Some suggested companies for buying controllers are:
A mixer is a hardware device that doesn’t always need to be attached to your laptop and doesn’t rely on DJ software. This device can be considered an add-on that does what it says on the tin and helps to mix the sounds.
Mixers take inputs from record decks, CDs or an external sound card and help with things such as:
- songs overlapping
- voice-overs and sound synchronisation
Mixers are there to make your life as a DJ easier. If you’re already a fully-fledged DJ and you don’t have one of these, this may be where you want to invest your budget.
Thanks to vast online music libraries’, the need for physical records or CDs has virtually become redundant. However, if you’re looking for the old-school, authentic DJ experience, then turntables are definitely for you.
These decks require vinyl that you can mix or scratch to create your sound. They are at the higher end of the price scale when investing and require quite a bit of overall upkeep. Turntable decks also work best with a mixer, so it’s double the outlay.
However, the sound is far more traditional, so really, your budget will dictate if you are to make the investment.
If you’re nostalgic and have a plethora of left-over CDs from the 90s and early 2000s’, then CDJ decks are a winner.
These decks come somewhere between a turntable and a stand-alone controller in terms of price. So, if you want to repurpose your CD collection, they’re a great investment.
Like a controller, headphones are another iconic and essential piece of DJ kit.
Sound quality is going to be your key focus.
You need to be able to clearly hear the tracks you’re playing and if you’re mixing in a new track to ensure its beats are perfectly matched.
Alongside sound quality, you will also want to look for noise cancelling or a closed-back design pair. This will ensure you can isolate your music, especially if your chosen DJ location is in a busier part of your home or a large, noisy venue.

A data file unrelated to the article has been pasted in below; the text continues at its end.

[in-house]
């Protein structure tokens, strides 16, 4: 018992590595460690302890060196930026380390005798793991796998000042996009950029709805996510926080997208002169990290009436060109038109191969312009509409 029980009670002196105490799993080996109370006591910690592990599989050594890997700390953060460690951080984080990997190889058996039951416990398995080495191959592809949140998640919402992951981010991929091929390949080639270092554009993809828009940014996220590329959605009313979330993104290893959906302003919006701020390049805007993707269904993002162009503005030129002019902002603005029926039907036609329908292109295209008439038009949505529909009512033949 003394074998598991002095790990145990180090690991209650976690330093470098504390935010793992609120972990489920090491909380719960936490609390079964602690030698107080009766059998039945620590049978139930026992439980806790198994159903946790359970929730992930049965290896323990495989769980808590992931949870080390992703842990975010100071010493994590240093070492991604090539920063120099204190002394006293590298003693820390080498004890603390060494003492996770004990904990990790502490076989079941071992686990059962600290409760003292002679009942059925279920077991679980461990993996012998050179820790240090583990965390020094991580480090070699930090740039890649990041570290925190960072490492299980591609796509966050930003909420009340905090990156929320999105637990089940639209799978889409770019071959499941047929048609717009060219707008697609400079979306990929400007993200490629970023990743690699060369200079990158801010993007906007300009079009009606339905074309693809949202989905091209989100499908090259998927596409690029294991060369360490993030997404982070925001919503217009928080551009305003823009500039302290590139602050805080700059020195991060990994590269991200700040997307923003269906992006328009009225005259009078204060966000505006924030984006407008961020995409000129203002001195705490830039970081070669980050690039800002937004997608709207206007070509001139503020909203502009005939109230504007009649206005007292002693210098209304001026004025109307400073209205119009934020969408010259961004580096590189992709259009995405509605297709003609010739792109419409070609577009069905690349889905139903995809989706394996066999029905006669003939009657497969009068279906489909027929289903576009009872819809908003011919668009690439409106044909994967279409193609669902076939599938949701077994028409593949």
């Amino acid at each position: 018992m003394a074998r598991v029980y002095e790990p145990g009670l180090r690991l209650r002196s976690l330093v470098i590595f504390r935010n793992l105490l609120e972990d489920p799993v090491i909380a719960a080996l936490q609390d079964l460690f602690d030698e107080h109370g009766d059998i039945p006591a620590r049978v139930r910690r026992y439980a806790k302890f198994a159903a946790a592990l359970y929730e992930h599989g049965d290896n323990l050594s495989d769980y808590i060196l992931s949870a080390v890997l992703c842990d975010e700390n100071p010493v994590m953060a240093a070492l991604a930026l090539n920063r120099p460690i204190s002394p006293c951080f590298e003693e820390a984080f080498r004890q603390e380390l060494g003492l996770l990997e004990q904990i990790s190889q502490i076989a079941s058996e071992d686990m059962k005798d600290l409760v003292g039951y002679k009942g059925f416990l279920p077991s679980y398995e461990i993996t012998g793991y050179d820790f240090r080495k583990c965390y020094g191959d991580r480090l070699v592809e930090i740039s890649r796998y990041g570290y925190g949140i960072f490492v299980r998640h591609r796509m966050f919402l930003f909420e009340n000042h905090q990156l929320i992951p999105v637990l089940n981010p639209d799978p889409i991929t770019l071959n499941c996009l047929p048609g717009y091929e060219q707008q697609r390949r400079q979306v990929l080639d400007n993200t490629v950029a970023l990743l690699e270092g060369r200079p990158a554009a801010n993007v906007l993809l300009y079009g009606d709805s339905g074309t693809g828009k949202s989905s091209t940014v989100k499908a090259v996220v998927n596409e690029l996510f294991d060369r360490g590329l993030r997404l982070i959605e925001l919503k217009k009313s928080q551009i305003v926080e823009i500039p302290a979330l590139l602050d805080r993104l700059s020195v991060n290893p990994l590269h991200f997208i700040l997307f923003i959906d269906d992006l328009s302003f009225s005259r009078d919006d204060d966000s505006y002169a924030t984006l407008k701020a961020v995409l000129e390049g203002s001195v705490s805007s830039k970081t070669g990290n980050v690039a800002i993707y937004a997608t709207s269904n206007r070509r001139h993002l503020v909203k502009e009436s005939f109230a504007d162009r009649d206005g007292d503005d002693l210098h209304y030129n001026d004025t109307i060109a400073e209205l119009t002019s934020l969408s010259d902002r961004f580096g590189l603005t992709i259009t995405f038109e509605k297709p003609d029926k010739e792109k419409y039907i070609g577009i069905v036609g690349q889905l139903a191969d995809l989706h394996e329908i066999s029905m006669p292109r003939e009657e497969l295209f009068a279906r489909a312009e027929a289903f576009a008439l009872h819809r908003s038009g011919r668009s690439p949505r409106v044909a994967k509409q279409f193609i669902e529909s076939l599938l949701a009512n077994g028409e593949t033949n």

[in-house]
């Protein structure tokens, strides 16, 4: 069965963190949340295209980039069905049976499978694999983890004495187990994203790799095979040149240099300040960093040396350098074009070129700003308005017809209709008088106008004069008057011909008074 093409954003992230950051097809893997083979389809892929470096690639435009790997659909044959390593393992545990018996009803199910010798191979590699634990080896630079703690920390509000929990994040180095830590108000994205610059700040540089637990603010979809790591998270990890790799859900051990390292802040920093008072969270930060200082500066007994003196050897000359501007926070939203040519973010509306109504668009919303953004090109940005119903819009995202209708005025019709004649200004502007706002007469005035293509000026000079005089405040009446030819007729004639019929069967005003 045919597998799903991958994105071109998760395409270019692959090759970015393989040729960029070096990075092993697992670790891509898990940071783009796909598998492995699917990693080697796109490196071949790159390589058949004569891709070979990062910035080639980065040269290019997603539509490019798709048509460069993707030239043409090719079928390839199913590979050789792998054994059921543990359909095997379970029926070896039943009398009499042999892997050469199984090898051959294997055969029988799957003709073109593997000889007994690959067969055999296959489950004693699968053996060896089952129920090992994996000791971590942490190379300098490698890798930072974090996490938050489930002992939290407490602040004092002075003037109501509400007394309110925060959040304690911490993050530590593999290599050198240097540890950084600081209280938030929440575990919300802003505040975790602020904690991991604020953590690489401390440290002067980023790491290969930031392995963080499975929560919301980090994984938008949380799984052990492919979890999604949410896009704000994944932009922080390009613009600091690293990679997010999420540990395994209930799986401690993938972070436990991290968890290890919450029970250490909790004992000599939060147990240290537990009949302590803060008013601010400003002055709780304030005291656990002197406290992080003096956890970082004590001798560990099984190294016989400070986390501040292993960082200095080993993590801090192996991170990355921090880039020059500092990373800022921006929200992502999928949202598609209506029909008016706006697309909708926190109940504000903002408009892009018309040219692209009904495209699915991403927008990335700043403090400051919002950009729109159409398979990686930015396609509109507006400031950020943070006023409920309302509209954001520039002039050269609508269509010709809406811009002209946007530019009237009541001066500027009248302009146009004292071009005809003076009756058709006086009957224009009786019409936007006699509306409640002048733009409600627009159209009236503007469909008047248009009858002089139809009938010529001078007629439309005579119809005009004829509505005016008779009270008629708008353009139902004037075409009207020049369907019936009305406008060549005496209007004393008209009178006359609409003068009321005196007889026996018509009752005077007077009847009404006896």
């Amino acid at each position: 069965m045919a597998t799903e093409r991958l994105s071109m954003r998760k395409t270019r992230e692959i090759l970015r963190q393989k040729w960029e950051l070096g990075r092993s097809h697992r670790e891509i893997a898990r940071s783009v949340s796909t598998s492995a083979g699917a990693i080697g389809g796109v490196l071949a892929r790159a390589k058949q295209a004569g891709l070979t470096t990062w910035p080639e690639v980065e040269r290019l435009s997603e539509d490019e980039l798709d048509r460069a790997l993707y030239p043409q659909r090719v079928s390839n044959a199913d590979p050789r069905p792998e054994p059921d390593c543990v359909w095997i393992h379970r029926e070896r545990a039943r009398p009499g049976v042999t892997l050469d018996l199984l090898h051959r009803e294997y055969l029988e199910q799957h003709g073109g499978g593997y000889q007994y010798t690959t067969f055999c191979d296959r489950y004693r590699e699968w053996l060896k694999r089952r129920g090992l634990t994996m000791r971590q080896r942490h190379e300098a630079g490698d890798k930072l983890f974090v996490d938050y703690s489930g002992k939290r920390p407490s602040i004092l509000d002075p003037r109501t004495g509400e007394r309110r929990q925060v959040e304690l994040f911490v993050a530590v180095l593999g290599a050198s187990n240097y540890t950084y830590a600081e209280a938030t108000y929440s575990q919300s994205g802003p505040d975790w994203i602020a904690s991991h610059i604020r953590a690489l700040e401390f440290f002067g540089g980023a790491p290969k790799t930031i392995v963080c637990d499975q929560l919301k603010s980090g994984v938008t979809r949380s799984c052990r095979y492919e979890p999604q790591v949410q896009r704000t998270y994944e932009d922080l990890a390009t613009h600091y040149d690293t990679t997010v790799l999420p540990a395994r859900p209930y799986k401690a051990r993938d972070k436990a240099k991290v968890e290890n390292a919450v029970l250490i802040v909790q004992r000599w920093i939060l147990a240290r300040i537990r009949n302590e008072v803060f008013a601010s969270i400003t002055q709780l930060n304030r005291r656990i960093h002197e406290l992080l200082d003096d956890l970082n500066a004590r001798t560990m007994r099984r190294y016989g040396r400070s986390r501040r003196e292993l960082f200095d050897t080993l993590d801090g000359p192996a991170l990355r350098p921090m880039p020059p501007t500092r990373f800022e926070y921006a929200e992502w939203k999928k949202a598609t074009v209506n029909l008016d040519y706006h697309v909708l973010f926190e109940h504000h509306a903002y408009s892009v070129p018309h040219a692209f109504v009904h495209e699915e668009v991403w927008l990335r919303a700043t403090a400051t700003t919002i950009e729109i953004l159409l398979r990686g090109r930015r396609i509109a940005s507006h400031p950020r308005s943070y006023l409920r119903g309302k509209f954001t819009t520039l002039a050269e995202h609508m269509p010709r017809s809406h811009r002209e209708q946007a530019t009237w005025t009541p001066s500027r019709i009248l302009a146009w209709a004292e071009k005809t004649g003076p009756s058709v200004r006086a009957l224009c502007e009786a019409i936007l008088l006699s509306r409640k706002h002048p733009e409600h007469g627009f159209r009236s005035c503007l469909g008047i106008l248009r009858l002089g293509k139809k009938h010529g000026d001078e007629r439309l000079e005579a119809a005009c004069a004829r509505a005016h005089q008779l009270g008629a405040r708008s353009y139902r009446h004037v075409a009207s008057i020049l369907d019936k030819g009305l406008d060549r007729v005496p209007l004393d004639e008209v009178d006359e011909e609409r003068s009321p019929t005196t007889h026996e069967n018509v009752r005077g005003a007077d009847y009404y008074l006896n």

A few other things to consider are:
- durability and quality
- long cable length so you can move around
After investing in a quality device (laptop, tablet or desktop computer) and choosing your hardware (mixer, controller or CDJ), speakers will be next on your list.
You want speakers that will fit the space of your home and emit quality, sharp sounds, and minimal distortion.
Studio monitors are the best for home DJ set ups as they give the most accurate sound that goes through them, rather than enhancing the sound.
That being said, it can be a quite tricky purchase, as there are so many models on the market. Often marketers will add gimmicks or make bold claims to attract you to buy their product.
So, what do you need to look for?
- Sensitivity – measured in decibels (dB). This tells you how loud the speaker is. The higher the rating, the louder the speaker
- Power handling – measured in Watts. This is usually represented as two values, RMS and continuous / peak. RMS helps you judge the quality of the speaker
- Frequency response – measured in Hertz (Hz). This lets you know how high and low the speaker can play and considers the ‘bass’ output of the speaker.
Specialist DJ insurance from Insure4Music
After you’ve invested in an all-new home DJ set up, you’ll want to ensure it’s protected against loss, theft, and damage—especially if you intend to take the equipment out to gigs once you’ve had a bit more practice.
At Insure4Music, we offer specialist DJ and sound equipment insurance so that, if the worst happens, you’ll never bear the financial burden of replacing or fixing your music gear.
To learn more about our DJ insurance, click the link above or get a quote in minutes.